For years, I have been having students write 25-word summaries as a way to get students to focus on the meaning of readings. The anecdotal evidence from students is that the summaries, plus the feedback they receive, increase their learning from the articles. In an effort to attain more formal and organized evidence of the impact of the 25-word summaries on students, a graduate student and I embarked on a qualitative research study. We recently interviewed seven students from a last year's class that employed the 25-word summaries.
Summarizing, the identification of main ideas within a text and the subsequent generation of a shortened expression of those ideas without losing meaning (Chiu, 2015; Hariyadi, Corebima, & Zubaidagh, 2018), has been determined to have a positive impact on students' comprehension (Topcu & Arslan, 2017), retention (Nelson, Smith, & Dodd, 1992), and summarization skills (Armbruster, Anderson, & Ostertag, 1987). In addition, there is some evidence that the act of summarizing increases comprehension for macro-level information (main ideas), but not for micro-level information (details), and that summarization increases information application (Chiu, 2015).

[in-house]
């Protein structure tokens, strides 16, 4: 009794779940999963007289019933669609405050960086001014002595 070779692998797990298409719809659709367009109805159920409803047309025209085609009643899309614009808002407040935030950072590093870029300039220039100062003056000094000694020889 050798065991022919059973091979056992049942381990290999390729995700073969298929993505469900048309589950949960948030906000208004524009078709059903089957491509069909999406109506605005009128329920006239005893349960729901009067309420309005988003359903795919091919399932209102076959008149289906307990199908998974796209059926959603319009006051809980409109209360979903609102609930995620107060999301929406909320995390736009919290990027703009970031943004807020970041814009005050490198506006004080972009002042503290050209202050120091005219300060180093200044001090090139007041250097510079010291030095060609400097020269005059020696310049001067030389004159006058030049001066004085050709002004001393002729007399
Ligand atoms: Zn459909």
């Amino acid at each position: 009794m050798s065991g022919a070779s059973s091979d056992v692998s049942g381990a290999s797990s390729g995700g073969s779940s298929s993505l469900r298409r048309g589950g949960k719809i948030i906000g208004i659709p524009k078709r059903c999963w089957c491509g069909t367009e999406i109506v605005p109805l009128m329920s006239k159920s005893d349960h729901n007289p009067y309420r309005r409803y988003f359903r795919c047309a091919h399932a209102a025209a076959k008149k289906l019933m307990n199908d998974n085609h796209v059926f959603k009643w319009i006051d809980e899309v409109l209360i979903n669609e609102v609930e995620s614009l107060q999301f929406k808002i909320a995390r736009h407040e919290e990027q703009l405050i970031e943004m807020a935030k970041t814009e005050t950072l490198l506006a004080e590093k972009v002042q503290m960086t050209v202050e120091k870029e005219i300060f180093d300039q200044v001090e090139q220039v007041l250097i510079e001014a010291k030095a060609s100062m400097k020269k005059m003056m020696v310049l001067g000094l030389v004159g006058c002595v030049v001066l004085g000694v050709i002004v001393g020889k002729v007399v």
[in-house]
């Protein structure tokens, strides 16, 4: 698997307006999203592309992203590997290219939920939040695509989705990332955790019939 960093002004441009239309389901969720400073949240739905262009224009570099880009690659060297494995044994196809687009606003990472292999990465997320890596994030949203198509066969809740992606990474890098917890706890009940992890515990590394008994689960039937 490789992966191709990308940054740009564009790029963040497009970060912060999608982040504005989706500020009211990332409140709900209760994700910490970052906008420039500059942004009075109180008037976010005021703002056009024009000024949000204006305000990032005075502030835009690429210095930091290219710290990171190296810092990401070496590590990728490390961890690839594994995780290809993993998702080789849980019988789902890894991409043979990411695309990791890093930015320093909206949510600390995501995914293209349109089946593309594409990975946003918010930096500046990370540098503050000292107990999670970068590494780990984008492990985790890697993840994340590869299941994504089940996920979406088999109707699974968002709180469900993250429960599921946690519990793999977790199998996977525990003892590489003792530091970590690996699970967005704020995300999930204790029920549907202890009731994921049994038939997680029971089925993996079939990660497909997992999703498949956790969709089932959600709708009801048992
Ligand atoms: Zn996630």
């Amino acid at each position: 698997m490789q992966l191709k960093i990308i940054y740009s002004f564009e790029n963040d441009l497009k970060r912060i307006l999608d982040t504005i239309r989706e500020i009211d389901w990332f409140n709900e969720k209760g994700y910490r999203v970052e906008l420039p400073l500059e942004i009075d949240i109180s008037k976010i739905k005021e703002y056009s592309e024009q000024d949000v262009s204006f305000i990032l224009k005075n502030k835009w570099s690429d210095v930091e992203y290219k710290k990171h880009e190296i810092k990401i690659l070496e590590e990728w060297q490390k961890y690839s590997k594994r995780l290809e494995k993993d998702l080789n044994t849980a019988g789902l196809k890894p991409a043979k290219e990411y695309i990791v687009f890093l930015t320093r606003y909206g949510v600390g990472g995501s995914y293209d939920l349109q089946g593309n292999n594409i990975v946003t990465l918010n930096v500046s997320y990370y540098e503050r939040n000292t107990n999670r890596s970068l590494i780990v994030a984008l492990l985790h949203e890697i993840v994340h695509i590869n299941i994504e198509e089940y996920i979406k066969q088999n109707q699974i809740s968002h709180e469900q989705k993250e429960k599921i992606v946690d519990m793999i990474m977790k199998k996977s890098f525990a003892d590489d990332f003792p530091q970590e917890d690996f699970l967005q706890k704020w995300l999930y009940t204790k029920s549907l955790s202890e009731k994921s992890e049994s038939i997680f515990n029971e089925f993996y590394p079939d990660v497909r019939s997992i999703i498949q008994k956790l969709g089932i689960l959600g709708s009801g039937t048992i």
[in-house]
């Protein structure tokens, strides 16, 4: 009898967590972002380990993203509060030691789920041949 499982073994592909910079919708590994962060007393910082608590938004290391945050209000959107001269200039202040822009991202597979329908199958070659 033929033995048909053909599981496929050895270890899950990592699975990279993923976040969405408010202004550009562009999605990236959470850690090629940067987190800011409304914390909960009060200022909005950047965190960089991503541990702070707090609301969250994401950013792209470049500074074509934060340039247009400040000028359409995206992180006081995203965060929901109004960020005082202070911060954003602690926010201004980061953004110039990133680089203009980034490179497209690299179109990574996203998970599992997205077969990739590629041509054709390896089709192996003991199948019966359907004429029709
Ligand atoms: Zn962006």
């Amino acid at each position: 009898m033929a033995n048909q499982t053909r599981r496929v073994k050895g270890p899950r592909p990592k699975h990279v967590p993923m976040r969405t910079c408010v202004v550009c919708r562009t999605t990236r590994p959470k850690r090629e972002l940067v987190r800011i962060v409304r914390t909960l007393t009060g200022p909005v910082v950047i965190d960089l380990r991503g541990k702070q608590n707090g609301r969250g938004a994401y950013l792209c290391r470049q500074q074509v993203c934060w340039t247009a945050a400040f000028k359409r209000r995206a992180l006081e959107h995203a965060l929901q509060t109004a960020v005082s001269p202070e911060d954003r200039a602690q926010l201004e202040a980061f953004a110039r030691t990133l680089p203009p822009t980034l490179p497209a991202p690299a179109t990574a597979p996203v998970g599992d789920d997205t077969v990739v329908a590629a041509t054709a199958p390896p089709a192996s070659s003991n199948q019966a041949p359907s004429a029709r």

The questions driving this study include, (a) how do students prepare to write their 25-word summaries (e.g., how they read and take notes in anticipation of writing a summary), (b) what process do students use to write their 25-word summaries, (c) what impact does previously received feedback have on the preparation and writing of subsequent 25-word summaries, and (d) how do students perceive the relationship between writing 25-word summaries and learning?
Data analysis is underway . . . Stay tuned!